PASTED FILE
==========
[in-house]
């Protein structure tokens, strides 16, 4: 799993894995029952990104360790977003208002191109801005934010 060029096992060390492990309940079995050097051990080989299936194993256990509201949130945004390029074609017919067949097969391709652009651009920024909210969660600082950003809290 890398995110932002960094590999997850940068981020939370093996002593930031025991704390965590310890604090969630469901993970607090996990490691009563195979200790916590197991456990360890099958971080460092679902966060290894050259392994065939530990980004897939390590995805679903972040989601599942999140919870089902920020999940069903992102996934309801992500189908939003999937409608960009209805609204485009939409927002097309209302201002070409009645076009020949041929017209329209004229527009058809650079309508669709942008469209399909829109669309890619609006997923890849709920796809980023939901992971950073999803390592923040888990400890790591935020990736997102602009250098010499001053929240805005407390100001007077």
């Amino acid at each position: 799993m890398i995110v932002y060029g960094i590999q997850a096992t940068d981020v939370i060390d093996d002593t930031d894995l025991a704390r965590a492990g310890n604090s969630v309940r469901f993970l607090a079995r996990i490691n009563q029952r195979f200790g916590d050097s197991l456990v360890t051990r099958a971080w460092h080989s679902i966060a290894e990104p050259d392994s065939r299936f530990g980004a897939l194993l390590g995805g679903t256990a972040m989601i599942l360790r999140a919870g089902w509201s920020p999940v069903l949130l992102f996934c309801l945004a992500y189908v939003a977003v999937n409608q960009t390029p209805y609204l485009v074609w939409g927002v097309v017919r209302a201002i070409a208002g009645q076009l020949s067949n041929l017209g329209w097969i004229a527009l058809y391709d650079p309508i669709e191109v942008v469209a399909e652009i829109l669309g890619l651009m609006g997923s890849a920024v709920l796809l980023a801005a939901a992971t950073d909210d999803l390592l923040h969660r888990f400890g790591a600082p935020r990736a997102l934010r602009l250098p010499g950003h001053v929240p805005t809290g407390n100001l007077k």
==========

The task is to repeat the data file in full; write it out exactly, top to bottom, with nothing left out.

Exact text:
[in-house]
């Protein structure tokens, strides 16, 4: 799993894995029952990104360790977003208002191109801005934010 060029096992060390492990309940079995050097051990080989299936194993256990509201949130945004390029074609017919067949097969391709652009651009920024909210969660600082950003809290 890398995110932002960094590999997850940068981020939370093996002593930031025991704390965590310890604090969630469901993970607090996990490691009563195979200790916590197991456990360890099958971080460092679902966060290894050259392994065939530990980004897939390590995805679903972040989601599942999140919870089902920020999940069903992102996934309801992500189908939003999937409608960009209805609204485009939409927002097309209302201002070409009645076009020949041929017209329209004229527009058809650079309508669709942008469209399909829109669309890619609006997923890849709920796809980023939901992971950073999803390592923040888990400890790591935020990736997102602009250098010499001053929240805005407390100001007077």
């Amino acid at each position: 799993m890398i995110v932002y060029g960094i590999q997850a096992t940068d981020v939370i060390d093996d002593t930031d894995l025991a704390r965590a492990g310890n604090s969630v309940r469901f993970l607090a079995r996990i490691n009563q029952r195979f200790g916590d050097s197991l456990v360890t051990r099958a971080w460092h080989s679902i966060a290894e990104p050259d392994s065939r299936f530990g980004a897939l194993l390590g995805g679903t256990a972040m989601i599942l360790r999140a919870g089902w509201s920020p999940v069903l949130l992102f996934c309801l945004a992500y189908v939003a977003v999937n409608q960009t390029p209805y609204l485009v074609w939409g927002v097309v017919r209302a201002i070409a208002g009645q076009l020949s067949n041929l017209g329209w097969i004229a527009l058809y391709d650079p309508i669709e191109v942008v469209a399909e652009i829109l669309g890619l651009m609006g997923s890849a920024v709920l796809l980023a801005a939901a992971t950073d909210d999803l390592l923040h969660r888990f400890g790591a600082p935020r990736a997102l934010r602009l250098p010499g950003h001053v929240p805005t809290g407390n100001l007077k």